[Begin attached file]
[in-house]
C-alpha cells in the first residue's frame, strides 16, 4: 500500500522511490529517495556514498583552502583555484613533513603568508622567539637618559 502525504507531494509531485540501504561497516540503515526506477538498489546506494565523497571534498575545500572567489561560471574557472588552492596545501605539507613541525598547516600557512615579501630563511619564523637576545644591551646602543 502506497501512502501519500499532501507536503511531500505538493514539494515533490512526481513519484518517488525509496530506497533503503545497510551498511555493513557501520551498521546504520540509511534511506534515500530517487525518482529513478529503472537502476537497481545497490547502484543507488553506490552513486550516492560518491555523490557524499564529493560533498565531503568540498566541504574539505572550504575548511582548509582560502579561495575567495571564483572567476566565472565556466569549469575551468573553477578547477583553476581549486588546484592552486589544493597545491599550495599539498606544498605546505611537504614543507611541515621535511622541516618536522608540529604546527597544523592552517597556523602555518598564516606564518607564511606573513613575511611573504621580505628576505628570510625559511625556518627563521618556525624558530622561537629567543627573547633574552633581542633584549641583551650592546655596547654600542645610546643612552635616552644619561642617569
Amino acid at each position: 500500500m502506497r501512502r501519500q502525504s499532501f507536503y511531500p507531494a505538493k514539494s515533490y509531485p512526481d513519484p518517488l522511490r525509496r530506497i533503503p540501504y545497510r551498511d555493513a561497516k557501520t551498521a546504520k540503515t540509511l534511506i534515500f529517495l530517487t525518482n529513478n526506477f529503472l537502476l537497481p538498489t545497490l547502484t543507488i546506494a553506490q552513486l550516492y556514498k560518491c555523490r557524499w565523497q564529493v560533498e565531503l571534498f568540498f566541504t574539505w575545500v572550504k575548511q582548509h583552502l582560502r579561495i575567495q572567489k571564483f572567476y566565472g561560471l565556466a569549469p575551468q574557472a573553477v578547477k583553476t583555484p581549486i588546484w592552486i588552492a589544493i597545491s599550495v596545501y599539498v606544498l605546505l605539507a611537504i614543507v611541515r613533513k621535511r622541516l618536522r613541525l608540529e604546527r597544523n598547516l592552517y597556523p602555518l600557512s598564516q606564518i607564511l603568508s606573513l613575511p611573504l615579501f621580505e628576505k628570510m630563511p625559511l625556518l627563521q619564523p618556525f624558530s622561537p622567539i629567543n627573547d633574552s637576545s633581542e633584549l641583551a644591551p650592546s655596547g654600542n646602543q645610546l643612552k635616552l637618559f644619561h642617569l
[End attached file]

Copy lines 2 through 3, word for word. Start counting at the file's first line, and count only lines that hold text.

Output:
C-alpha cells in the first residue's frame, strides 16, 4: 500500500522511490529517495556514498583552502583555484613533513603568508622567539637618559 502525504507531494509531485540501504561497516540503515526506477538498489546506494565523497571534498575545500572567489561560471574557472588552492596545501605539507613541525598547516600557512615579501630563511619564523637576545644591551646602543 502506497501512502501519500499532501507536503511531500505538493514539494515533490512526481513519484518517488525509496530506497533503503545497510551498511555493513557501520551498521546504520540509511534511506534515500530517487525518482529513478529503472537502476537497481545497490547502484543507488553506490552513486550516492560518491555523490557524499564529493560533498565531503568540498566541504574539505572550504575548511582548509582560502579561495575567495571564483572567476566565472565556466569549469575551468573553477578547477583553476581549486588546484592552486589544493597545491599550495599539498606544498605546505611537504614543507611541515621535511622541516618536522608540529604546527597544523592552517597556523602555518598564516606564518607564511606573513613575511611573504621580505628576505628570510625559511625556518627563521618556525624558530622561537629567543627573547633574552633581542633584549641583551650592546655596547654600542645610546643612552635616552644619561642617569
Amino acid at each position: 500500500m502506497r501512502r501519500q502525504s499532501f507536503y511531500p507531494a505538493k514539494s515533490y509531485p512526481d513519484p518517488l522511490r525509496r530506497i533503503p540501504y545497510r551498511d555493513a561497516k557501520t551498521a546504520k540503515t540509511l534511506i534515500f529517495l530517487t525518482n529513478n526506477f529503472l537502476l537497481p538498489t545497490l547502484t543507488i546506494a553506490q552513486l550516492y556514498k560518491c555523490r557524499w565523497q564529493v560533498e565531503l571534498f568540498f566541504t574539505w575545500v572550504k575548511q582548509h583552502l582560502r579561495i575567495q572567489k571564483f572567476y566565472g561560471l565556466a569549469p575551468q574557472a573553477v578547477k583553476t583555484p581549486i588546484w592552486i588552492a589544493i597545491s599550495v596545501y599539498v606544498l605546505l605539507a611537504i614543507v611541515r613533513k621535511r622541516l618536522r613541525l608540529e604546527r597544523n598547516l592552517y597556523p602555518l600557512s598564516q606564518i607564511l603568508s606573513l613575511p611573504l615579501f621580505e628576505k628570510m630563511p625559511l625556518l627563521q619564523p618556525f624558530s622561537p622567539i629567543n627573547d633574552s637576545s633581542e633584549l641583551a644591551p650592546s655596547g654600542n646602543q645610546l643612552k635616552l637618559f644619561h642617569l